Deep Underground with Raul Groom

Friday, January 23, 2004

Afternoon, dear Reader. Had to take a test this morning; I'll tell that story in my next column. In the meantime, I've got a message for all the Dean supporters who are taking this occasion to rail against the press for their silly "horse-race" coverage of the Dem nomination.

THIS IS HOW IT WORKS.

It would be nice if the press covered important issues as heavily as they cover trash. They don't. It would be nice if the fact-checkers at the Post and the Times were as thorough as the celebrity-watchers. They aren't. And yes, it would be wonderful if there were some kind of public persona that a Democrat could get away with without being called either stuffy or insane. There isn't.

When Howard Dean belted out that hilarious yell, it was a mistake. In a world full of responsible, professional journalists, it wouldn't have mattered at all. See above.

However, the comparisons to Ed Muskie breaking down at the mic and crying after Karl Rove (yes, that Karl Rove) launched a scurrilous, cowardly attack on Muskie's wife during the 1972 race are a bit much. Dean didn't break down crying, he merely sounded his barbaric yawp over the roofs of the world. If he had it to do over again, he probably would have toned it down. But this race ain't over.

At this point, the odds against Dean - in fact, the odds against anyone but Kerry - are really long. However, that has little or nothing to do with the Dean Scream. The minute Kerry pulled within the margin of error of Dean in Iowa, he became a prohibitive favorite to win the nomination. That's just the nature of the establishment candidate's campaign, and the fact that Kerry's strategists understand that is another advantage that he has.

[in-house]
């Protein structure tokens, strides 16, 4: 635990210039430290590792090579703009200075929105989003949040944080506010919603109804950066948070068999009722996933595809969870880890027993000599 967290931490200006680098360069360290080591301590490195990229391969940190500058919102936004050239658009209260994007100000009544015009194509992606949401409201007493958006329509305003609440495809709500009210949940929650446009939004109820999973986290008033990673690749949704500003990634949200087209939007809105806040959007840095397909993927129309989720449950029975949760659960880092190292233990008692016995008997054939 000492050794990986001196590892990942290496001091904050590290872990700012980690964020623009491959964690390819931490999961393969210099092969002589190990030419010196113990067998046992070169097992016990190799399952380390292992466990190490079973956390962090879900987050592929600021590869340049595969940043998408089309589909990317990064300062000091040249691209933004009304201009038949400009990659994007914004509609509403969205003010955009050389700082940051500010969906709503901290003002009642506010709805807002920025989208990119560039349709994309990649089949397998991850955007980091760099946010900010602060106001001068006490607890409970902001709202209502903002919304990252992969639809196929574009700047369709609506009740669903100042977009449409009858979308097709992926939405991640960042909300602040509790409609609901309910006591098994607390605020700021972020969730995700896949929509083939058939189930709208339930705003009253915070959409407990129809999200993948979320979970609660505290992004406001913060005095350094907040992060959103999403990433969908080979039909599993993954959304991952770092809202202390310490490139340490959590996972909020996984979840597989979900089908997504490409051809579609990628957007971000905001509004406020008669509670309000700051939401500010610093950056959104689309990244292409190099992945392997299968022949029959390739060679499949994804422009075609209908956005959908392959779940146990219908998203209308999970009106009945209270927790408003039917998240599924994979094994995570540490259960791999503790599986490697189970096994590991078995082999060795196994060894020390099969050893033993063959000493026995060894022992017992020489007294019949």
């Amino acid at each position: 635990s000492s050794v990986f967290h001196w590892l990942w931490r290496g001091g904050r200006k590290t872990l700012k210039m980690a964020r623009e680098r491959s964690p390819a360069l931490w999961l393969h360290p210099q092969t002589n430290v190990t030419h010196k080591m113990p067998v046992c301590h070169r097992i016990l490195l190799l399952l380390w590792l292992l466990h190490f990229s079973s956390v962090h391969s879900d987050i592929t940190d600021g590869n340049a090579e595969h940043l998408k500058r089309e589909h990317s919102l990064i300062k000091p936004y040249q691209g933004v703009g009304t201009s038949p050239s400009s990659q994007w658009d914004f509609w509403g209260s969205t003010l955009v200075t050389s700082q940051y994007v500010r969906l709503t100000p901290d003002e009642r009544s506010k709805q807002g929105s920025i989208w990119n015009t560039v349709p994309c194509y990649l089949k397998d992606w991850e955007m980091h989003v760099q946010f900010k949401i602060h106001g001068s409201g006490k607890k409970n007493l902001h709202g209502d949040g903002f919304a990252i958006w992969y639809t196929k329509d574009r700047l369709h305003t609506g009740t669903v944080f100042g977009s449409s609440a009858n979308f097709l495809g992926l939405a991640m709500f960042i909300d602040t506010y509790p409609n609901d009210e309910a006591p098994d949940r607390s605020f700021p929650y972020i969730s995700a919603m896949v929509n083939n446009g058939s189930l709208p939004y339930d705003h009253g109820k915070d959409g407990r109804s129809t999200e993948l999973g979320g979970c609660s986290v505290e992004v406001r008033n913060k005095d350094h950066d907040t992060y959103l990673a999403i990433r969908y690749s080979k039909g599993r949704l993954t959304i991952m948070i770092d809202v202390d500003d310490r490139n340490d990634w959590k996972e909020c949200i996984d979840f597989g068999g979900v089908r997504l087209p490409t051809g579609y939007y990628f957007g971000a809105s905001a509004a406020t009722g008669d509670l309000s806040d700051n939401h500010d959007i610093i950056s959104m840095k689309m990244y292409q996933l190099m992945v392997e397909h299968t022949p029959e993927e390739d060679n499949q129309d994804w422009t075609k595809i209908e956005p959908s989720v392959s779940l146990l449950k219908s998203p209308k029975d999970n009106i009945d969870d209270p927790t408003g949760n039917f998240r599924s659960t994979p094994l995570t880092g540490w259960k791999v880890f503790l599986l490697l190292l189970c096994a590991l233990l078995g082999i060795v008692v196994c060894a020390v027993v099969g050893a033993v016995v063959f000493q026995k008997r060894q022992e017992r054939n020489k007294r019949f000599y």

On the other hand, Dean still has a lot of grassroots support and a lot of money, and that makes him dangerous. Money is how the field gets narrowed - when you run out, you get out. Dean has enough to play it right down to Super Tuesday, and if it's still close, he can spend all the way to the convention if he wants to.

If you're a Dean supporter, and you're feeling disheartened by the fact that Dean didn't win Iowa and he probably isn't going to win New Hampshire, cheer up. Those contests are very important, but in Dean's case they aren't as critical as they are for the candidates who don't already have a big war chest. Clark, for instance, could be in serious trouble if he shows poorly in New Hampshire and South Carolina.

The really heavy lifting will be done in New York and California, where Dean is very strong. Add in Maryland, where his support is good, and he's got the potential to come out of early March in very good shape. The key now is to keep the enthusiasm despite the fact that it's now clear he's a big underdog. And maybe to buy some better suits.

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